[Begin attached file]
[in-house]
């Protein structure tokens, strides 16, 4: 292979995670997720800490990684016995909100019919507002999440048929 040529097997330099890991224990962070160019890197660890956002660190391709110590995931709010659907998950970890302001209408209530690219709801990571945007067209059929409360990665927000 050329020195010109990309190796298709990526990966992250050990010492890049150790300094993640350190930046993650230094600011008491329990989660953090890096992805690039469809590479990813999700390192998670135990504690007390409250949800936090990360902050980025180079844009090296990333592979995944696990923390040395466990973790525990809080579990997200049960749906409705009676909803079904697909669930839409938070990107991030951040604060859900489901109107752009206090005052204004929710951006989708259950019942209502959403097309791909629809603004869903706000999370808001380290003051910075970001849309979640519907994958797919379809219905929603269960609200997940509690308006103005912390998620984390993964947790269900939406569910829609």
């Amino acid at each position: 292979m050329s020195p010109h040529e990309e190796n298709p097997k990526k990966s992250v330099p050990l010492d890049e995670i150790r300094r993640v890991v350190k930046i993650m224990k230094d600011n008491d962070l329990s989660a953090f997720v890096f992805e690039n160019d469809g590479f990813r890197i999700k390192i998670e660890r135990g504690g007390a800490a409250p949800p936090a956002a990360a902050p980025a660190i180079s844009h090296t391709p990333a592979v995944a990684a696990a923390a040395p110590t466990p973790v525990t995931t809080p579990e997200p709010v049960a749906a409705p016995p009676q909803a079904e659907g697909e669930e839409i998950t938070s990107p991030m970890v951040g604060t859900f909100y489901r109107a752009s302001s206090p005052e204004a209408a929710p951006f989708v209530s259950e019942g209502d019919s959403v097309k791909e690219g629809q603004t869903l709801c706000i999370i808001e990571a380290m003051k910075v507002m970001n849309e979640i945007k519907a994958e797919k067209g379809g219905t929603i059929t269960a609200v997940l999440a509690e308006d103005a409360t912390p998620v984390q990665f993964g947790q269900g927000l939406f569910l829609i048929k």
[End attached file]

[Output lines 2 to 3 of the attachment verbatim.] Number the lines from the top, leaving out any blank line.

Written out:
């Protein structure tokens, strides 16, 4: 292979995670997720800490990684016995909100019919507002999440048929 040529097997330099890991224990962070160019890197660890956002660190391709110590995931709010659907998950970890302001209408209530690219709801990571945007067209059929409360990665927000 050329020195010109990309190796298709990526990966992250050990010492890049150790300094993640350190930046993650230094600011008491329990989660953090890096992805690039469809590479990813999700390192998670135990504690007390409250949800936090990360902050980025180079844009090296990333592979995944696990923390040395466990973790525990809080579990997200049960749906409705009676909803079904697909669930839409938070990107991030951040604060859900489901109107752009206090005052204004929710951006989708259950019942209502959403097309791909629809603004869903706000999370808001380290003051910075970001849309979640519907994958797919379809219905929603269960609200997940509690308006103005912390998620984390993964947790269900939406569910829609």
């Amino acid at each position: 292979m050329s020195p010109h040529e990309e190796n298709p097997k990526k990966s992250v330099p050990l010492d890049e995670i150790r300094r993640v890991v350190k930046i993650m224990k230094d600011n008491d962070l329990s989660a953090f997720v890096f992805e690039n160019d469809g590479f990813r890197i999700k390192i998670e660890r135990g504690g007390a800490a409250p949800p936090a956002a990360a902050p980025a660190i180079s844009h090296t391709p990333a592979v995944a990684a696990a923390a040395p110590t466990p973790v525990t995931t809080p579990e997200p709010v049960a749906a409705p016995p009676q909803a079904e659907g697909e669930e839409i998950t938070s990107p991030m970890v951040g604060t859900f909100y489901r109107a752009s302001s206090p005052e204004a209408a929710p951006f989708v209530s259950e019942g209502d019919s959403v097309k791909e690219g629809q603004t869903l709801c706000i999370i808001e990571a380290m003051k910075v507002m970001n849309e979640i945007k519907a994958e797919k067209g379809g219905t929603i059929t269960a609200v997940l999440a509690e308006d103005a409360t912390p998620v984390q990665f993964g947790q269900g927000l939406f569910l829609i048929k």